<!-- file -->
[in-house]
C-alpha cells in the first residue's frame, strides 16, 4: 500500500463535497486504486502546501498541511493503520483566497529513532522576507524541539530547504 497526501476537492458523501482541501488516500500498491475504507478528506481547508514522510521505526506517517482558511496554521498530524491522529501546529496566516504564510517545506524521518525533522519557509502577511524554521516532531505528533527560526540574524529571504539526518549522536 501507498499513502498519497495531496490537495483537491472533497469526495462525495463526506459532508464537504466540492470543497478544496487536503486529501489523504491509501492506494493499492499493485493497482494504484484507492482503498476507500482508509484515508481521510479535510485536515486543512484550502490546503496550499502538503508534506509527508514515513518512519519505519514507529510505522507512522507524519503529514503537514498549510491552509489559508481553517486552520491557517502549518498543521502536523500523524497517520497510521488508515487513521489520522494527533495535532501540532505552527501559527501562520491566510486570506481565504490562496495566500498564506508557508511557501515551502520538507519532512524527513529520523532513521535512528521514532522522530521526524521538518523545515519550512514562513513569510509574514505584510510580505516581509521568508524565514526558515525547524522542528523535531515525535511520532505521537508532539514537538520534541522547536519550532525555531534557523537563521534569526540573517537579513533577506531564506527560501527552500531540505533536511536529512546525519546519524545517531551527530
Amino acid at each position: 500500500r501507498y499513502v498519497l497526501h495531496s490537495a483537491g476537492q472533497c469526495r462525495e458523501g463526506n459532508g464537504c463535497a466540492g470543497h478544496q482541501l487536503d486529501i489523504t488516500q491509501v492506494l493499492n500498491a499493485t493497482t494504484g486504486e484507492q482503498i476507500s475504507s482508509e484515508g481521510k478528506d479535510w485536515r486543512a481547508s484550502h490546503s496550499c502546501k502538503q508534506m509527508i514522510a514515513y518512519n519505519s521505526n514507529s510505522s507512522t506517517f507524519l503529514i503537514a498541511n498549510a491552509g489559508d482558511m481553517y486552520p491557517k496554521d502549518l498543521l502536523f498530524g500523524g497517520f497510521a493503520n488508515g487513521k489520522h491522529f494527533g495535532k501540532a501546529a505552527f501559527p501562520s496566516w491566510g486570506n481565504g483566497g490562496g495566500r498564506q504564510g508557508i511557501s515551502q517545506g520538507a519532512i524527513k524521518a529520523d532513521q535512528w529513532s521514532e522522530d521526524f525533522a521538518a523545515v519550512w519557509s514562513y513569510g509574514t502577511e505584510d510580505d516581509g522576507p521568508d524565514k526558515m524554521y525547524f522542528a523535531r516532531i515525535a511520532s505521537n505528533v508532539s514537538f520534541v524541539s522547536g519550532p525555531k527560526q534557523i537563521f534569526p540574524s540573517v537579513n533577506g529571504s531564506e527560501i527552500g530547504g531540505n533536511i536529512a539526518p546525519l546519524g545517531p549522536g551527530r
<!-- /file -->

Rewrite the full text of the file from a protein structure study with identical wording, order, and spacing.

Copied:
[in-house]
C-alpha cells in the first residue's frame, strides 16, 4: 500500500463535497486504486502546501498541511493503520483566497529513532522576507524541539530547504 497526501476537492458523501482541501488516500500498491475504507478528506481547508514522510521505526506517517482558511496554521498530524491522529501546529496566516504564510517545506524521518525533522519557509502577511524554521516532531505528533527560526540574524529571504539526518549522536 501507498499513502498519497495531496490537495483537491472533497469526495462525495463526506459532508464537504466540492470543497478544496487536503486529501489523504491509501492506494493499492499493485493497482494504484484507492482503498476507500482508509484515508481521510479535510485536515486543512484550502490546503496550499502538503508534506509527508514515513518512519519505519514507529510505522507512522507524519503529514503537514498549510491552509489559508481553517486552520491557517502549518498543521502536523500523524497517520497510521488508515487513521489520522494527533495535532501540532505552527501559527501562520491566510486570506481565504490562496495566500498564506508557508511557501515551502520538507519532512524527513529520523532513521535512528521514532522522530521526524521538518523545515519550512514562513513569510509574514505584510510580505516581509521568508524565514526558515525547524522542528523535531515525535511520532505521537508532539514537538520534541522547536519550532525555531534557523537563521534569526540573517537579513533577506531564506527560501527552500531540505533536511536529512546525519546519524545517531551527530
Amino acid at each position: 500500500r501507498y499513502v498519497l497526501h495531496s490537495a483537491g476537492q472533497c469526495r462525495e458523501g463526506n459532508g464537504c463535497a466540492g470543497h478544496q482541501l487536503d486529501i489523504t488516500q491509501v492506494l493499492n500498491a499493485t493497482t494504484g486504486e484507492q482503498i476507500s475504507s482508509e484515508g481521510k478528506d479535510w485536515r486543512a481547508s484550502h490546503s496550499c502546501k502538503q508534506m509527508i514522510a514515513y518512519n519505519s521505526n514507529s510505522s507512522t506517517f507524519l503529514i503537514a498541511n498549510a491552509g489559508d482558511m481553517y486552520p491557517k496554521d502549518l498543521l502536523f498530524g500523524g497517520f497510521a493503520n488508515g487513521k489520522h491522529f494527533g495535532k501540532a501546529a505552527f501559527p501562520s496566516w491566510g486570506n481565504g483566497g490562496g495566500r498564506q504564510g508557508i511557501s515551502q517545506g520538507a519532512i524527513k524521518a529520523d532513521q535512528w529513532s521514532e522522530d521526524f525533522a521538518a523545515v519550512w519557509s514562513y513569510g509574514t502577511e505584510d510580505d516581509g522576507p521568508d524565514k526558515m524554521y525547524f522542528a523535531r516532531i515525535a511520532s505521537n505528533v508532539s514537538f520534541v524541539s522547536g519550532p525555531k527560526q534557523i537563521f534569526p540574524s540573517v537579513n533577506g529571504s531564506e527560501i527552500g530547504g531540505n533536511i536529512a539526518p546525519l546519524g545517531p549522536g551527530r